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The Biggest, Brightest Spots of 2017: Neighborhood Stories That Inspire

From holding our breath in the shadow of the sun to breaking bread with a big group of strangers, here are 2017's shining moments.

Through all the ups and downs of the year’s big headlines, we at Trulia have also been keeping an eye on the local news. Very local. We’re talking street-level neighborhood stories about neighbors helping neighbors, about a block pulling together in a moment of crisis, about someone noticing a need and knocking on a door. When you look at things from this perspective, it becomes clear that we’re all counting on each other, whether we realize it or not.

It’s the dramatic moments that get everyone’s attention, of course—the heroics when a fire or hurricane wipes out the whole block. But our neighbors are there for us in simpler ways, too. In a recent survey commissioned by Trulia and conducted online by Harris Poll, 77 percent of Americans say they have helped out a neighbor in the past year—including things like loaning tools/household items, shoveling a driveway, sharing a meal. And nearly that many, 73 percent, figure they have at least one neighbor who would do the same for them if they needed it.

To celebrate this impulse, we’re sharing a handful of the year’s bright spots—stories about neighborhoods that have made all the difference to the people who live there.

Here’s to a more neighborly 2018 for us all.


    95-year-old Harvey Djerf takes the same walk twice a day, resting along the way.


    One neighborhood helped their favorite veteran rest his legs on daily walks.

    Neighborhood Spotlight: Medicine Lake, Minnesota

    Harvey Djerf has been walking around his neighborhood in Plymouth, Minnesota since 1951, when he first moved to Medicine Lake. As Djerf hit his nineties, his neighbors noticed he was starting to slow down. They decided to do something about it. One by one, the people on his walking route started to put chairs out at the end of their driveways. For years it was three chairs, and then there were more. In 2017, Djerf’s daily walk included stops at the nine chairs put out especially for him. Of course, each stop came with a neighbor visit (and sometimes some cookies).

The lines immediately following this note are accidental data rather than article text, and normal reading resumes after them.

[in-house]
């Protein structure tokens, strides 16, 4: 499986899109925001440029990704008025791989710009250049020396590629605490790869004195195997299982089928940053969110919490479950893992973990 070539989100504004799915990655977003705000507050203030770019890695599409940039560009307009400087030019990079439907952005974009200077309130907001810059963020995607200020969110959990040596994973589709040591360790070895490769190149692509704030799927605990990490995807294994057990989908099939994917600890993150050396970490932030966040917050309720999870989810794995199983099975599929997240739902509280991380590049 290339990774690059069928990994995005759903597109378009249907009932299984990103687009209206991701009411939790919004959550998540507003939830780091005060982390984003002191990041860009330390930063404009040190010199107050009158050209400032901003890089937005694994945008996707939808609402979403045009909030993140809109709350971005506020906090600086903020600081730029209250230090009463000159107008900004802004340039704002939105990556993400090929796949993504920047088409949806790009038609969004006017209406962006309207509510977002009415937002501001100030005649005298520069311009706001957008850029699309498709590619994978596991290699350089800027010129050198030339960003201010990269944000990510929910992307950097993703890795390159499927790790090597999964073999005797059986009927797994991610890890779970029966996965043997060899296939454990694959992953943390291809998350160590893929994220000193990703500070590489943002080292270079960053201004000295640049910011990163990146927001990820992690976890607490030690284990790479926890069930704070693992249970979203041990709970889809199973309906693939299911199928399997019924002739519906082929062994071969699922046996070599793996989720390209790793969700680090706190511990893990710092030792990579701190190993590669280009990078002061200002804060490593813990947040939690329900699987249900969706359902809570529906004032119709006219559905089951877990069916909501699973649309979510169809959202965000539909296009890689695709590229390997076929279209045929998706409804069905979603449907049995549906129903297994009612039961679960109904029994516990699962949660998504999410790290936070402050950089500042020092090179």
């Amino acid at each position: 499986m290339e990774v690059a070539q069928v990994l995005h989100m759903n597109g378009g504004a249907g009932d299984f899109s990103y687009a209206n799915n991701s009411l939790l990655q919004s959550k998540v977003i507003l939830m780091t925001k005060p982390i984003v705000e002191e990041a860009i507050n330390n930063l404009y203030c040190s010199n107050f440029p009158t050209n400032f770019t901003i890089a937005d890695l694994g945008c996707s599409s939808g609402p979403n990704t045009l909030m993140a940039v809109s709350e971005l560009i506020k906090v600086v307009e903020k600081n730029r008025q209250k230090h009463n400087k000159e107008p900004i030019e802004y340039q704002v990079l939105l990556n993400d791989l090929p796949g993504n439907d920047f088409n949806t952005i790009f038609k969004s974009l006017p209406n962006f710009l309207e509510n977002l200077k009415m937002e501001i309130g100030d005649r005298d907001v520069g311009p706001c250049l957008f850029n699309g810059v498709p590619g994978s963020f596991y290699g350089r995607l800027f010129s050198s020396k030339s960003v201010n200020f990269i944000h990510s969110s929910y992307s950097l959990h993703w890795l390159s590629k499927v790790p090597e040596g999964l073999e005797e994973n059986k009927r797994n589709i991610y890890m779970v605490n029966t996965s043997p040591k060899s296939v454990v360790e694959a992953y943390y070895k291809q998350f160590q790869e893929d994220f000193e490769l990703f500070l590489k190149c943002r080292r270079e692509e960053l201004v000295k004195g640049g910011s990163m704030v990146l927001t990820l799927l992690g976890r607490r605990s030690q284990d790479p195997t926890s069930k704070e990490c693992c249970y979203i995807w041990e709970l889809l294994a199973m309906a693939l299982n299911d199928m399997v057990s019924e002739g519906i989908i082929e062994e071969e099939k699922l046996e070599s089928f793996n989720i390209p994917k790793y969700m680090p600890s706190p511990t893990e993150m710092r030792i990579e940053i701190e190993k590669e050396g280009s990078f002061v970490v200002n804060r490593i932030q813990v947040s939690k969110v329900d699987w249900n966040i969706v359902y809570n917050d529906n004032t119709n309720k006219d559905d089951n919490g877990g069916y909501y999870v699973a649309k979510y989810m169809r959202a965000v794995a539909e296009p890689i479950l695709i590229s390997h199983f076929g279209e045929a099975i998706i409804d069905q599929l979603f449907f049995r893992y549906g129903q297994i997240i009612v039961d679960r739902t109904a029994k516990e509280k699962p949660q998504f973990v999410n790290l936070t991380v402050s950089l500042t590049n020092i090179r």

Djerf’s row of chairs in Medicine Lake is a visible sign—small but potent—of the strength of the neighborhood and the relationships that built it. Djerf says, “As you get older, you value human contact more than you did before. It gives me a kind of a warm feeling to know my neighbors are so concerned.”


    Resident Deborah Blum joined with neighbors to save animals from the wildfires in Santa Rosa.


    The people of a fire-ravaged place joined hands to rescue the animals they love.

    Neighborhood Spotlight: Santa Rosa, California

    In the middle of the night on October 8th, 2017, Santa Rosa woke to the sound of emergency sirens in the street, fists knocking on doors. Wildfires were approaching, and they were getting close. It was time to evacuate.

    Along with everyone else, Deborah Blum left her house that night, but returned as soon as she was able to join with her neighbors to save animal lives. She says, “We were grabbing our dog leashes and horse leads, jumping into the van, and driving right to where the fire was. We’d arrive at a property, make a football line by holding hands, then herd the animals in the right direction and into the trailer.”

    Roland Tembo Hendel, a neighbor whose animals are still being sheltered and cared for by Deborah, was expecting to see official help for an emergency on the scale of the Santa Rosa fires. In hindsight, he sees it differently. “My experience showed me that there’s no institution, just us. We’re the ones who are responsible.”